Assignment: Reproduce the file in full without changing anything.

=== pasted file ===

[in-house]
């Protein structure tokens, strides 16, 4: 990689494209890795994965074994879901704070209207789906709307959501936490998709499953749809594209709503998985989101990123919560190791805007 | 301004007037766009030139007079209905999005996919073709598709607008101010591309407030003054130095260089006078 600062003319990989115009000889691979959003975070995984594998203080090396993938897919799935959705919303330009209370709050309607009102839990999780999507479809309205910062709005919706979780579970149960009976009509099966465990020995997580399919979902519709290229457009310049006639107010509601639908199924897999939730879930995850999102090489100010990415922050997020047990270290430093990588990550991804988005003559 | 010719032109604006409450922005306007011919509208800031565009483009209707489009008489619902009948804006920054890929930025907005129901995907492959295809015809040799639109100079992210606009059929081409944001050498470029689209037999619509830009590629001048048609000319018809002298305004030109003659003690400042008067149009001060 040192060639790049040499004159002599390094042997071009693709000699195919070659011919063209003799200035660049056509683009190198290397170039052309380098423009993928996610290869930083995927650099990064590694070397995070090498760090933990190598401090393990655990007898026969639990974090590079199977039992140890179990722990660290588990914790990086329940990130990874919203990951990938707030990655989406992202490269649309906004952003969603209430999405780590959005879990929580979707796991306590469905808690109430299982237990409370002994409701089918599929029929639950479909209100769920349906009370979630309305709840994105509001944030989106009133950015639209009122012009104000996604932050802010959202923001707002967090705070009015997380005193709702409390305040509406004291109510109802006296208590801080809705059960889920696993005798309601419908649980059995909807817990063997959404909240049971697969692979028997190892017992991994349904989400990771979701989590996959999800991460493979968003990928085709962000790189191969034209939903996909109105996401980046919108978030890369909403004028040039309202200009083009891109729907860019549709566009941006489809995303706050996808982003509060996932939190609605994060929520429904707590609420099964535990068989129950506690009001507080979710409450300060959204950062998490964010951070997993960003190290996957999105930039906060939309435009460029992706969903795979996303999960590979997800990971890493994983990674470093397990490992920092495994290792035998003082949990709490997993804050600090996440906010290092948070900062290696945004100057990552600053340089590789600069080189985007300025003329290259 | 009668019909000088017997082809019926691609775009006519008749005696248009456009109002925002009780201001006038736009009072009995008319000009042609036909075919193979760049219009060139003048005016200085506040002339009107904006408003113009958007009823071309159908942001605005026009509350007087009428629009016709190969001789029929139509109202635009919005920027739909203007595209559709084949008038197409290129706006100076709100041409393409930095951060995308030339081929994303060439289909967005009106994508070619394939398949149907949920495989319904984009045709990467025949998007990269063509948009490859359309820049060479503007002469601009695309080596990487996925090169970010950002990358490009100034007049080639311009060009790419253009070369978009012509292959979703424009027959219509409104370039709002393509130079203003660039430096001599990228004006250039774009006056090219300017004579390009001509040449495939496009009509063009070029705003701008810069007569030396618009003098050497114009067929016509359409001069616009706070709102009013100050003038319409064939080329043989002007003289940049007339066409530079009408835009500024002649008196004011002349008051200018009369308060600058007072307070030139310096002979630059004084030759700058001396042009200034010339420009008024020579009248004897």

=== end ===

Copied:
[in-house]
């Protein structure tokens, strides 16, 4: 990689494209890795994965074994879901704070209207789906709307959501936490998709499953749809594209709503998985989101990123919560190791805007 | 301004007037766009030139007079209905999005996919073709598709607008101010591309407030003054130095260089006078 600062003319990989115009000889691979959003975070995984594998203080090396993938897919799935959705919303330009209370709050309607009102839990999780999507479809309205910062709005919706979780579970149960009976009509099966465990020995997580399919979902519709290229457009310049006639107010509601639908199924897999939730879930995850999102090489100010990415922050997020047990270290430093990588990550991804988005003559 | 010719032109604006409450922005306007011919509208800031565009483009209707489009008489619902009948804006920054890929930025907005129901995907492959295809015809040799639109100079992210606009059929081409944001050498470029689209037999619509830009590629001048048609000319018809002298305004030109003659003690400042008067149009001060 040192060639790049040499004159002599390094042997071009693709000699195919070659011919063209003799200035660049056509683009190198290397170039052309380098423009993928996610290869930083995927650099990064590694070397995070090498760090933990190598401090393990655990007898026969639990974090590079199977039992140890179990722990660290588990914790990086329940990130990874919203990951990938707030990655989406992202490269649309906004952003969603209430999405780590959005879990929580979707796991306590469905808690109430299982237990409370002994409701089918599929029929639950479909209100769920349906009370979630309305709840994105509001944030989106009133950015639209009122012009104000996604932050802010959202923001707002967090705070009015997380005193709702409390305040509406004291109510109802006296208590801080809705059960889920696993005798309601419908649980059995909807817990063997959404909240049971697969692979028997190892017992991994349904989400990771979701989590996959999800991460493979968003990928085709962000790189191969034209939903996909109105996401980046919108978030890369909403004028040039309202200009083009891109729907860019549709566009941006489809995303706050996808982003509060996932939190609605994060929520429904707590609420099964535990068989129950506690009001507080979710409450300060959204950062998490964010951070997993960003190290996957999105930039906060939309435009460029992706969903795979996303999960590979997800990971890493994983990674470093397990490992920092495994290792035998003082949990709490997993804050600090996440906010290092948070900062290696945004100057990552600053340089590789600069080189985007300025003329290259 | 009668019909000088017997082809019926691609775009006519008749005696248009456009109002925002009780201001006038736009009072009995008319000009042609036909075919193979760049219009060139003048005016200085506040002339009107904006408003113009958007009823071309159908942001605005026009509350007087009428629009016709190969001789029929139509109202635009919005920027739909203007595209559709084949008038197409290129706006100076709100041409393409930095951060995308030339081929994303060439289909967005009106994508070619394939398949149907949920495989319904984009045709990467025949998007990269063509948009490859359309820049060479503007002469601009695309080596990487996925090169970010950002990358490009100034007049080639311009060009790419253009070369978009012509292959979703424009027959219509409104370039709002393509130079203003660039430096001599990228004006250039774009006056090219300017004579390009001509040449495939496009009509063009070029705003701008810069007569030396618009003098050497114009067929016509359409001069616009706070709102009013100050003038319409064939080329043989002007003289940049007339066409530079009408835009500024002649008196004011002349008051200018009369308060600058007072307070030139310096002979630059004084030759700058001396042009200034010339420009008024020579009248004897």